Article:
HBW Insight is part of Informa PLC

This site is operated by a business or businesses owned by Informa PLC and all copyright resides with them. Informa PLC’s registered office is 5 Howick Place, London SW1P 1WG. Registered in England and Wales. Number 8860726.

This copy is for your personal, non-commercial use. For high-quality copies or electronic reprints for distribution to colleagues or customers, please call +44 (0) 20 3377 3183

Printed By

UsernamePublicRestriction
UsernamePublicRestriction

PCPSA's 'No Harm' Standard Would Set High Bar For FDA Ingredient Review

This article was originally published in The Rose Sheet

Executive Summary

Regulatory consultants have concerns about the draft Personal Care Products Safety Act's proposed standard for FDA ingredient review – reasonable certainty of no harm. The standard's de facto application in FDA's review of new dietary ingredients in the supplement space has resulted in a fail rate of around 75%.

You may also be interested in...



California’s Toxic Free Cosmetics Act And The Case For Iconclad Federal Preemption

Limited to no federal preemption is included in cosmetics bills under consideration in the 116th Congress, which means that even if one were to pass in its current form, companies could still be at the mercy of states, typically California, imposing unique bans or restrictions on cosmetic ingredients.

In Time For Halloween, FDA Rule Conjures Up Specter Of Renewed Cosmetic Lead Debate

FDA’s final rule is specific to lead acetate’s use in hair-coloring products, but the agency’s recognition of current consensus – “that there is no safe exposure level for lead” – could spook the wider cosmetics industry, particularly given that some of the same NGO petitioners that drove the rulemaking are clamoring for an all-out ban on trace lead in lipsticks and externally applied cosmetics.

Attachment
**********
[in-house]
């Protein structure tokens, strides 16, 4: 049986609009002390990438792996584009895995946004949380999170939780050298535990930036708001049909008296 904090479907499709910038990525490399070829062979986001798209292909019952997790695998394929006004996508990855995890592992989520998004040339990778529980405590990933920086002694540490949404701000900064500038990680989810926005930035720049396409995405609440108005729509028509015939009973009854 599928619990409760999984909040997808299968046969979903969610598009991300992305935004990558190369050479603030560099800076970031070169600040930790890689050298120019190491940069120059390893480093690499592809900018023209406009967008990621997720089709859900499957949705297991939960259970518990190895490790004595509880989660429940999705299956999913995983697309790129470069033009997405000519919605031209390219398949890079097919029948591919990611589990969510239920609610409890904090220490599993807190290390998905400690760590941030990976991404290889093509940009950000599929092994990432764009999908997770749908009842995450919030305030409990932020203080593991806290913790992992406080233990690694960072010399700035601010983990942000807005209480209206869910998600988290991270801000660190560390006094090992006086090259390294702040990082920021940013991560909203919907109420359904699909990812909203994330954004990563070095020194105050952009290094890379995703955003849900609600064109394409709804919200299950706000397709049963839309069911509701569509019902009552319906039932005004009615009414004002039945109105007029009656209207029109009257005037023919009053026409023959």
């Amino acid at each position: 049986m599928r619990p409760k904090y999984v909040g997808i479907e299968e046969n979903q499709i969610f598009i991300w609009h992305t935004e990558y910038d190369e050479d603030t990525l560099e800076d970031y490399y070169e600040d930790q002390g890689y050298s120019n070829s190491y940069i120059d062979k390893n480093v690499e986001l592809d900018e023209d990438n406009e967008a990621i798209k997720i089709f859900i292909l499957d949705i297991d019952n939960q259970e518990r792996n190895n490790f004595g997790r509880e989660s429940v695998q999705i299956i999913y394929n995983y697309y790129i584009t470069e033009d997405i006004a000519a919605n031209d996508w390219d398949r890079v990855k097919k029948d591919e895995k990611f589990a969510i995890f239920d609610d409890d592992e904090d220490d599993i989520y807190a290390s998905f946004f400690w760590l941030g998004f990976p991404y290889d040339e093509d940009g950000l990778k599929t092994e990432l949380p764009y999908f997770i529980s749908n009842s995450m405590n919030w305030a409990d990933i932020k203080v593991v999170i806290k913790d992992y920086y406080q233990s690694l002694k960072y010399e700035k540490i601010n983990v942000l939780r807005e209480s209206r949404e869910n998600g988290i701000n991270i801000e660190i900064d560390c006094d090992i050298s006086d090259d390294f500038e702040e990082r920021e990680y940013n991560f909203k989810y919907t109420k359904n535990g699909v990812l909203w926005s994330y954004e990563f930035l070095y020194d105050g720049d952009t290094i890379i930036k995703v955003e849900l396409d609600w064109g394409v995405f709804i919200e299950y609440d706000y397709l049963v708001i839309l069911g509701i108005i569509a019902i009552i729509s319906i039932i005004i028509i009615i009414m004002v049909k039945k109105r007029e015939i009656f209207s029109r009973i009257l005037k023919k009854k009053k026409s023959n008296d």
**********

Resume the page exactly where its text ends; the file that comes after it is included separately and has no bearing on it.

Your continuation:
FDA Ban On Flavoring Ingredients Should Prompt Removal From Fragrances – WVE

The battle between hazard and risk ideologies goes on as NGO Women’s Voices for the Earth calls for the removal of five fragrance ingredients from personal-care products that FDA recently – if reluctantly – struck from its list of approved food additives. The agency maintains the substances pose no risk to public health.

Related Content

Topics

UsernamePublicRestriction

Register

RS019872

Ask The Analyst

Please Note: You can also Click below Link for Ask the Analyst
Ask The Analyst

Your question has been successfully sent to the email address below and we will get back as soon as possible. my@email.address.

All fields are required.

Please make sure all fields are completed.

Please make sure you have filled out all fields

Please make sure you have filled out all fields

Please enter a valid e-mail address

Please enter a valid Phone Number

Ask your question to our analysts

Cancel